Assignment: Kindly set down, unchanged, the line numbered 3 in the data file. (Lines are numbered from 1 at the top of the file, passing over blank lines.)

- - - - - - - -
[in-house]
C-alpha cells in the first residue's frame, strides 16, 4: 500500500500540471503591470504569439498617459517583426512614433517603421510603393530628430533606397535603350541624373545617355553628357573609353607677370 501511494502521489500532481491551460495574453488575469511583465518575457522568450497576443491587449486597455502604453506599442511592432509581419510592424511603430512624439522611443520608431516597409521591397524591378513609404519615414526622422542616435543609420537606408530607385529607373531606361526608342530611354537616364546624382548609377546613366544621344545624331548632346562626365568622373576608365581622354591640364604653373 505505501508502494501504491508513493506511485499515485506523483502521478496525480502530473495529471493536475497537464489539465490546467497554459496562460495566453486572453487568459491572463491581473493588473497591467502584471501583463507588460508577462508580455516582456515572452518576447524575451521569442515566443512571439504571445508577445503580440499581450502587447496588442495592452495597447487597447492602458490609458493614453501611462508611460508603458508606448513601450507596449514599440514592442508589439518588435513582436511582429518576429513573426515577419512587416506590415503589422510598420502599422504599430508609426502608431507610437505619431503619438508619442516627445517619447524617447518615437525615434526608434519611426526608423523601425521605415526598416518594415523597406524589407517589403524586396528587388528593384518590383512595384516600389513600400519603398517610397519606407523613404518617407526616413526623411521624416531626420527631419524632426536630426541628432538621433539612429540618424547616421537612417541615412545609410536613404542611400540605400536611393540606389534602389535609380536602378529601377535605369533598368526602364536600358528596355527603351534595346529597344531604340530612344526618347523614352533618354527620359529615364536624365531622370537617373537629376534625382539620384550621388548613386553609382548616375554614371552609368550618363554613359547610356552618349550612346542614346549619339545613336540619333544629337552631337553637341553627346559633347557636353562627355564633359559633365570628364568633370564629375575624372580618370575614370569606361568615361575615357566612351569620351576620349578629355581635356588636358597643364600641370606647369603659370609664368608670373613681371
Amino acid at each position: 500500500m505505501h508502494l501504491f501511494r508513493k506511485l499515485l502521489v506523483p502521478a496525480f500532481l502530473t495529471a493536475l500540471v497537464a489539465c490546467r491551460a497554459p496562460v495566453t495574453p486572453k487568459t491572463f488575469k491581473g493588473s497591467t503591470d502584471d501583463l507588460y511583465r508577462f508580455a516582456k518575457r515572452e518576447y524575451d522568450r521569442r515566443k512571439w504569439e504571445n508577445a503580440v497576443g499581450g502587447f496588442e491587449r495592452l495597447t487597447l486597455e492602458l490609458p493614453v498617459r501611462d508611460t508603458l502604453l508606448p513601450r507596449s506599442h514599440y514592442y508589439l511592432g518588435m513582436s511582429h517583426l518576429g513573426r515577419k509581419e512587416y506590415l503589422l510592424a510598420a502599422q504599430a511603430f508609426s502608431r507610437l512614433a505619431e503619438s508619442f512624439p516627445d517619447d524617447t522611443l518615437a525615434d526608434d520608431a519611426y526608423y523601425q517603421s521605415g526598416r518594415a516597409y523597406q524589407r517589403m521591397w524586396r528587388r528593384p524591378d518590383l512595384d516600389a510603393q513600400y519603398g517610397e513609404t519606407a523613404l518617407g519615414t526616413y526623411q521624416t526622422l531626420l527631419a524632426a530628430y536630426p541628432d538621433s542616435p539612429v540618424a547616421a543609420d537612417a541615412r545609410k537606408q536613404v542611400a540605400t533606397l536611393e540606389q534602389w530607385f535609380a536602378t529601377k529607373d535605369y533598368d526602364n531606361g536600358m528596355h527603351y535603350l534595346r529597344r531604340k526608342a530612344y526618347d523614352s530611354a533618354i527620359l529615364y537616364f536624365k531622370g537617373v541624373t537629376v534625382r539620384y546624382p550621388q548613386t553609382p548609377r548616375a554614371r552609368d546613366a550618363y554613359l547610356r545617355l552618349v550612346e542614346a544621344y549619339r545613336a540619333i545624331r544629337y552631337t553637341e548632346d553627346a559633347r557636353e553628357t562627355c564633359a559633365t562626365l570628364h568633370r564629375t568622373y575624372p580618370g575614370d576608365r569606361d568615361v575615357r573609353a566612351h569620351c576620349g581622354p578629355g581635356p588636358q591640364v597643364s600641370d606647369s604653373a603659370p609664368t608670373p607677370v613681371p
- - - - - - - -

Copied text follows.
Amino acid at each position: 500500500m505505501h508502494l501504491f501511494r508513493k506511485l499515485l502521489v506523483p502521478a496525480f500532481l502530473t495529471a493536475l500540471v497537464a489539465c490546467r491551460a497554459p496562460v495566453t495574453p486572453k487568459t491572463f488575469k491581473g493588473s497591467t503591470d502584471d501583463l507588460y511583465r508577462f508580455a516582456k518575457r515572452e518576447y524575451d522568450r521569442r515566443k512571439w504569439e504571445n508577445a503580440v497576443g499581450g502587447f496588442e491587449r495592452l495597447t487597447l486597455e492602458l490609458p493614453v498617459r501611462d508611460t508603458l502604453l508606448p513601450r507596449s506599442h514599440y514592442y508589439l511592432g518588435m513582436s511582429h517583426l518576429g513573426r515577419k509581419e512587416y506590415l503589422l510592424a510598420a502599422q504599430a511603430f508609426s502608431r507610437l512614433a505619431e503619438s508619442f512624439p516627445d517619447d524617447t522611443l518615437a525615434d526608434d520608431a519611426y526608423y523601425q517603421s521605415g526598416r518594415a516597409y523597406q524589407r517589403m521591397w524586396r528587388r528593384p524591378d518590383l512595384d516600389a510603393q513600400y519603398g517610397e513609404t519606407a523613404l518617407g519615414t526616413y526623411q521624416t526622422l531626420l527631419a524632426a530628430y536630426p541628432d538621433s542616435p539612429v540618424a547616421a543609420d537612417a541615412r545609410k537606408q536613404v542611400a540605400t533606397l536611393e540606389q534602389w530607385f535609380a536602378t529601377k529607373d535605369y533598368d526602364n531606361g536600358m528596355h527603351y535603350l534595346r529597344r531604340k526608342a530612344y526618347d523614352s530611354a533618354i527620359l529615364y537616364f536624365k531622370g537617373v541624373t537629376v534625382r539620384y546624382p550621388q548613386t553609382p548609377r548616375a554614371r552609368d546613366a550618363y554613359l547610356r545617355l552618349v550612346e542614346a544621344y549619339r545613336a540619333i545624331r544629337y552631337t553637341e548632346d553627346a559633347r557636353e553628357t562627355c564633359a559633365t562626365l570628364h568633370r564629375t568622373y575624372p580618370g575614370d576608365r569606361d568615361v575615357r573609353a566612351h569620351c576620349g581622354p578629355g581635356p588636358q591640364v597643364s600641370d606647369s604653373a603659370p609664368t608670373p607677370v613681371p